by Fox Doucette
Even a stopped clock is right twice a day. In the preview, your columnist called John Molina Jr. (25-2, 20 KOs) the heavy favorite over Dannie Williams (22-3, 18 KOs), and so it came to pass. Molina crashed a right hand on the temple of the St. Louis native that left Williams trying to beat the count by getting up on the wrong side of the ropes, seemingly unaware that there was a barrier between himself and referee Rocky Burke as the latter reached the count of ten. In the co-feature, Brandon Gonzales (17-0-1, 10 KOs) again validated the Boxing Tribune’s opinion of him, with a closer-than-it-needed-to-be snoozer win over Don Mouton (12-5-1, 10 KOs). There were a couple of swing fights low on talent and high on action; more on those later.
The main event was according to the script, but there was a twist. Dannie Williams is so clueless, so completely devoid of any clue how to establish the context of a fight that he is in, that he stepped into the ring with a guy who was knocked out in 44 seconds in his last fight…and first touched gloves in a welcoming fashion after the opening bell, then gave Molina all the time he needed to find his legs and regain his confidence. Yes, styles make fighters as well as fights, but Williams was completely out of his depth; even the most ardent counter-puncher would’ve gone Mike Tyson or Manny Pacquiao on a guy who was clearly not completely on board psychologically from the opening bell.
So it went. Williams couldn’t push the action; Molina was content to find his opportunities knowing that the guy in front of him was no threat. Indeed, Teddy Atlas pointed out that Williams had been on the floor against a 6-10-2 fighter in his last contest, realizing in the process that talking up Dannie Williams as a fighter was probably the wrong tack to take at the beginning of the broadcast.
Finally, in the fourth round, Molina got his opening, putting a perfect right hand behind the jab and landing it right on the temple of his opponent. Williams went sprawling through the ropes and, when he made his effort to beat the count, emerged on the side of the ring border usually reserved for spectators. That wasn’t going to get it done as Rocky Burke reached the count of ten. This was pathetic; it was exactly what the smart Boxing Tribune reader knew was going to happen from the preview.
In the co-feature, Brandon Gonzales looked anything but his nickname of “Flawless”, doing absolutely nothing worthy of SportsCenter or indeed worthy of remaining awake. The real fun in the fight came when Don Mouton got some good shots in during the seventh and eighth rounds, positively rocking Gonzales right at the end such that had there been a ninth and tenth round in the fight, it may have ended differently.
Brandon Gonzales needed to win in spectacular fashion to prove himself worthy of regular appearances on television. He did no such thing. He may have won a fairly easy decision, winning 77-75 (twice), 78-75, with Teddy Atlas and your columnist both scoring the bout 78-74, but if there is any wisdom to be found in television matchmaking, Brandon Gonzales’ career as even a co-feature attraction is over. Good riddance to him if that is the case. This fight was boring, something a TV fight should never be.
In the opening bout of the night, we got a four-rounder between two guys making their pro debuts. One guy, Brandon Holmes, had ten amateur fights and started boxing at age eight. The other guy, Alberdo Javier Esparza, has literally never won a fight in his life, going 0-3 as an amateur and getting his heart ripped out in a hellacious barrage by Holmes to start the fourth round of this one. Holmes fought in such a way as to suggest two things; one, that he wanted to size up his opponent and figure out whether he could, indeed, go all-action in the fourth, and two, that he has clearly learned at the very start the lesson Arash Usmanee learned last week; the only way to be double-dog sure you won’t get robbed by the judges is to knock your enemy out. Kudos to Brandon Holmes, and here’s to your columnist being able to say that he has the same number of wins in sanctioned amateur and professional boxing matches combined as a guy who was on national television. Stop stinking up the game, Esparza.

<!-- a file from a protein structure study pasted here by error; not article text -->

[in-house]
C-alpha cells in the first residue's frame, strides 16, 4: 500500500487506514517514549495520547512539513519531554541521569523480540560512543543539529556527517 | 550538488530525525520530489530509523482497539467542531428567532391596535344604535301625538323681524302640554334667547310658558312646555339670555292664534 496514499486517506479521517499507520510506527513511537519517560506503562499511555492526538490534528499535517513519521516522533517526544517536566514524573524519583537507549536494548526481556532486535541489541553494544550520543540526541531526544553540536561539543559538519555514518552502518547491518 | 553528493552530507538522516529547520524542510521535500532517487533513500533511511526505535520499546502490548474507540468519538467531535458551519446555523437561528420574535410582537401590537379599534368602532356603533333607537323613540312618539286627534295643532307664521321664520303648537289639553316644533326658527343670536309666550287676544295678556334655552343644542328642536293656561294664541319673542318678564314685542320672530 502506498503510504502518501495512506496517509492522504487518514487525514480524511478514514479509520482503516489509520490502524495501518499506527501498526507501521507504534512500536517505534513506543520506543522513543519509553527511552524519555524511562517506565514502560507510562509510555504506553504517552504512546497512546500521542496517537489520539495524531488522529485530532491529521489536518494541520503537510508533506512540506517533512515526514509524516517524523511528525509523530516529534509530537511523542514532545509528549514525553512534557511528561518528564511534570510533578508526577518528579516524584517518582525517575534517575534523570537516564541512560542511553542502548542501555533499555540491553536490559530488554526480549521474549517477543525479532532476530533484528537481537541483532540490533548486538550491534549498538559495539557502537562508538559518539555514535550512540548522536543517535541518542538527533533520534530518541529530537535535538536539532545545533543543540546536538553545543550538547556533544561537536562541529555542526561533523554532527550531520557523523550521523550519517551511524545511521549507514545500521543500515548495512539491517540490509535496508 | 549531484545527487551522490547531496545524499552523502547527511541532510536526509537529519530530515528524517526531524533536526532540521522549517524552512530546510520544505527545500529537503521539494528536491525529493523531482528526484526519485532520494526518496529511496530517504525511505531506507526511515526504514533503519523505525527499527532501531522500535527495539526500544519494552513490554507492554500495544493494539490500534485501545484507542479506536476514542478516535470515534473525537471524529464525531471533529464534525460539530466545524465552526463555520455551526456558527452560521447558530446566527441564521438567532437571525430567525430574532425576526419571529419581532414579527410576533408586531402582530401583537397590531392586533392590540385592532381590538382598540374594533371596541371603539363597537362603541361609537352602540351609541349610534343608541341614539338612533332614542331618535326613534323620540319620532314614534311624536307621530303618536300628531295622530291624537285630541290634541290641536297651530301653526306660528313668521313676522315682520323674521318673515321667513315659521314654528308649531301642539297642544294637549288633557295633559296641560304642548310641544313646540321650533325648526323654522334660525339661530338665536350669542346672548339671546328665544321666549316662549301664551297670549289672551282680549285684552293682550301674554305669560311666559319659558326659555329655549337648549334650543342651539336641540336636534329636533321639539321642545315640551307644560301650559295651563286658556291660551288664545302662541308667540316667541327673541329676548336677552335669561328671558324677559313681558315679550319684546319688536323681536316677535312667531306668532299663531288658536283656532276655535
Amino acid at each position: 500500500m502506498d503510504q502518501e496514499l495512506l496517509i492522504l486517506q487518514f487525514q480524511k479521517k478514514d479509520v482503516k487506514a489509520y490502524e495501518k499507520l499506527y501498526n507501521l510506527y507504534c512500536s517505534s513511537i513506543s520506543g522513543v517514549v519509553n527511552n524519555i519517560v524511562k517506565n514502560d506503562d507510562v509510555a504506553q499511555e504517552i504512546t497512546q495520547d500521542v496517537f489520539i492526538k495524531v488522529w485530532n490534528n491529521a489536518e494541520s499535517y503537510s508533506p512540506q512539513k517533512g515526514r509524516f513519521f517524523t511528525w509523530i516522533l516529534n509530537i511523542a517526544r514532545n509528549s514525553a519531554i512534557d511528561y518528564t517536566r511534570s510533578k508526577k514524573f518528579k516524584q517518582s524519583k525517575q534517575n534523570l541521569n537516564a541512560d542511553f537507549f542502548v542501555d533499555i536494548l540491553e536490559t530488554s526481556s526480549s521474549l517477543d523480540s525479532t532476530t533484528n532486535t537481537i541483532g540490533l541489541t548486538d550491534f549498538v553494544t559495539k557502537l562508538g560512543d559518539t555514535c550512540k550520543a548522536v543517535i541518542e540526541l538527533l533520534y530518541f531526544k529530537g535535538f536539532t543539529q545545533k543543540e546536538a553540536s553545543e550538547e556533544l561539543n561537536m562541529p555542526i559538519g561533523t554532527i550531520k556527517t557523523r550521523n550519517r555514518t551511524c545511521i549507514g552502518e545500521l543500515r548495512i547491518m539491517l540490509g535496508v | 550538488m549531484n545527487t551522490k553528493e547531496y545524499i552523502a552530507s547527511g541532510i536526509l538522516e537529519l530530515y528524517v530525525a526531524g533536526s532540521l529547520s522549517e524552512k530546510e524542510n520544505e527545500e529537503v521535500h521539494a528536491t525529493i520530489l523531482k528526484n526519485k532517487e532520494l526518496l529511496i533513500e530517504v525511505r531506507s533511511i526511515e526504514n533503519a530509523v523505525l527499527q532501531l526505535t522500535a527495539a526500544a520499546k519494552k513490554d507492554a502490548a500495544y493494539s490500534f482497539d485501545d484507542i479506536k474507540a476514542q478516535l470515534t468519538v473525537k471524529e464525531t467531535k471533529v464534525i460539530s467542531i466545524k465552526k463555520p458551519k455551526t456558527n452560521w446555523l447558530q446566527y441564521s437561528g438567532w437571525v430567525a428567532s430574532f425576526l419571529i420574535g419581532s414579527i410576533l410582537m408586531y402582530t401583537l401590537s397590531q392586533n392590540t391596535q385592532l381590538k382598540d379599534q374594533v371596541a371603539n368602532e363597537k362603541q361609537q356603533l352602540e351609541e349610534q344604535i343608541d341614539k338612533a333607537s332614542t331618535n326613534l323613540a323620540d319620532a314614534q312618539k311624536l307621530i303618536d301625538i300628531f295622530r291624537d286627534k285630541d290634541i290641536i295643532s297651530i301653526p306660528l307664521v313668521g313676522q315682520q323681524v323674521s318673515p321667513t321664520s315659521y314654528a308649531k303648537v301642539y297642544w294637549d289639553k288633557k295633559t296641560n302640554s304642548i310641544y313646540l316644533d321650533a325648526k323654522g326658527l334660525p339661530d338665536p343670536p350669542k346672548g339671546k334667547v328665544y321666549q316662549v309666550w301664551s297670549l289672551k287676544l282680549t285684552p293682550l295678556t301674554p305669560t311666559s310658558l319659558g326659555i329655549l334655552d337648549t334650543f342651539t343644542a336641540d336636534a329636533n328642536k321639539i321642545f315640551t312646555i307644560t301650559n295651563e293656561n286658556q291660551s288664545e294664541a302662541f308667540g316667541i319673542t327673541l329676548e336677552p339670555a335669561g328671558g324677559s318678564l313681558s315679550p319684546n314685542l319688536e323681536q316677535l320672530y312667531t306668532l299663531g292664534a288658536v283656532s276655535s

Speaking of stinking up the game, what happens when a mediocre MMA fighter (Josh Montoya, 10-7 in MMA fights and 0-2 in boxing matches) meets a lousy boxer (Eduardo Dominguez, making his pro debut with a win at age 18 after six amateur fights)? You get a bar fight masquerading as a boxing match. Dominguez was the better boxer, and to lose a round (the fourth, and quite possibly the third as well) to a guy who has absolutely no idea how to box, as Teddy Atlas pointed out repeatedly whenever Montoya’s “technique”, such as it was, was on display, suggests that New Mexico has a serious lack of guys you find in the parking lot to fill out fight cards. Swing fights in boxing hotbeds like Nevada, California, or even a place like Rhode Island tend to be quality bouts between quality fighters. The “local fight scene” in and around Santa Fe did itself no favors in two attempts on TV tonight.
FNF is off next week; on January 25, Serhiy Dzinziruk (37-1-1, 24 KOs) takes on Brian Vera (21-6, 12 KOs) in an intriguing main event between guys who have floated around the conversation as top guys in the 154-pound ranks. In the co-feature, unbeaten Tony Luis (15-0, 7 KOs) battles Miguel Gonzalez (20-3, 15 KOs) in another ten-rounder. The Boxing Tribune will have a full preview and recap of the night’s action. Stay tuned; we’re the worldwide leader in covering the Worldwide Leader.
Fox Doucette covers Friday Night Fights for The Boxing Tribune. His weekly column, The Southpaw, appears on Thursdays. Fan mail, hate mail, and recommendations for good barbecue in Knoxville, where your columnist is decamping to next week, can be sent to firstname.lastname@example.org.